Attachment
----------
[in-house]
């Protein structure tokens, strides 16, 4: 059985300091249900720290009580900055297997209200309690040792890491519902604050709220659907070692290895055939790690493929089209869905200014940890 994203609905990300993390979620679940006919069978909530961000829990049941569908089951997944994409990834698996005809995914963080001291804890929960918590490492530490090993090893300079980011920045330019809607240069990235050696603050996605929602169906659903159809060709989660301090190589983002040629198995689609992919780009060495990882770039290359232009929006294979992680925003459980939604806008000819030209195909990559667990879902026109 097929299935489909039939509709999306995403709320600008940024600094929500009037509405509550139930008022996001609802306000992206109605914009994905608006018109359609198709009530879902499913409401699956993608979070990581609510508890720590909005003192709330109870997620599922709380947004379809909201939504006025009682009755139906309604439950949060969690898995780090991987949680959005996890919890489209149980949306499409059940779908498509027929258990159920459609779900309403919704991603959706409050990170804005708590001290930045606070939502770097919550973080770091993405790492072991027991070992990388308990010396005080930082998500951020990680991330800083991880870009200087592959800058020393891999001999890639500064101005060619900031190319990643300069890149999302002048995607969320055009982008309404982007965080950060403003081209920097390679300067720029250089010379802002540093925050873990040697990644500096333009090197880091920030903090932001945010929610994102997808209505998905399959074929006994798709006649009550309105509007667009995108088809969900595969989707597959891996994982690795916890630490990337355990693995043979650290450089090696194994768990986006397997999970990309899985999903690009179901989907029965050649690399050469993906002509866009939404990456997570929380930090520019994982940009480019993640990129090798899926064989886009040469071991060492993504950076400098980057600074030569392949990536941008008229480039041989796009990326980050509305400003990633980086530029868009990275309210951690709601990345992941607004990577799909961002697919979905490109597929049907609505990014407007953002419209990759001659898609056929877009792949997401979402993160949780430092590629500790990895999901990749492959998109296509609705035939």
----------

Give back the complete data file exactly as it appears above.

[in-house]
């Protein structure tokens, strides 16, 4: 059985300091249900720290009580900055297997209200309690040792890491519902604050709220659907070692290895055939790690493929089209869905200014940890 994203609905990300993390979620679940006919069978909530961000829990049941569908089951997944994409990834698996005809995914963080001291804890929960918590490492530490090993090893300079980011920045330019809607240069990235050696603050996605929602169906659903159809060709989660301090190589983002040629198995689609992919780009060495990882770039290359232009929006294979992680925003459980939604806008000819030209195909990559667990879902026109 097929299935489909039939509709999306995403709320600008940024600094929500009037509405509550139930008022996001609802306000992206109605914009994905608006018109359609198709009530879902499913409401699956993608979070990581609510508890720590909005003192709330109870997620599922709380947004379809909201939504006025009682009755139906309604439950949060969690898995780090991987949680959005996890919890489209149980949306499409059940779908498509027929258990159920459609779900309403919704991603959706409050990170804005708590001290930045606070939502770097919550973080770091993405790492072991027991070992990388308990010396005080930082998500951020990680991330800083991880870009200087592959800058020393891999001999890639500064101005060619900031190319990643300069890149999302002048995607969320055009982008309404982007965080950060403003081209920097390679300067720029250089010379802002540093925050873990040697990644500096333009090197880091920030903090932001945010929610994102997808209505998905399959074929006994798709006649009550309105509007667009995108088809969900595969989707597959891996994982690795916890630490990337355990693995043979650290450089090696194994768990986006397997999970990309899985999903690009179901989907029965050649690399050469993906002509866009939404990456997570929380930090520019994982940009480019993640990129090798899926064989886009040469071991060492993504950076400098980057600074030569392949990536941008008229480039041989796009990326980050509305400003990633980086530029868009990275309210951690709601990345992941607004990577799909961002697919979905490109597929049907609505990014407007953002419209990759001659898609056929877009792949997401979402993160949780430092590629500790990895999901990749492959998109296509609705035939």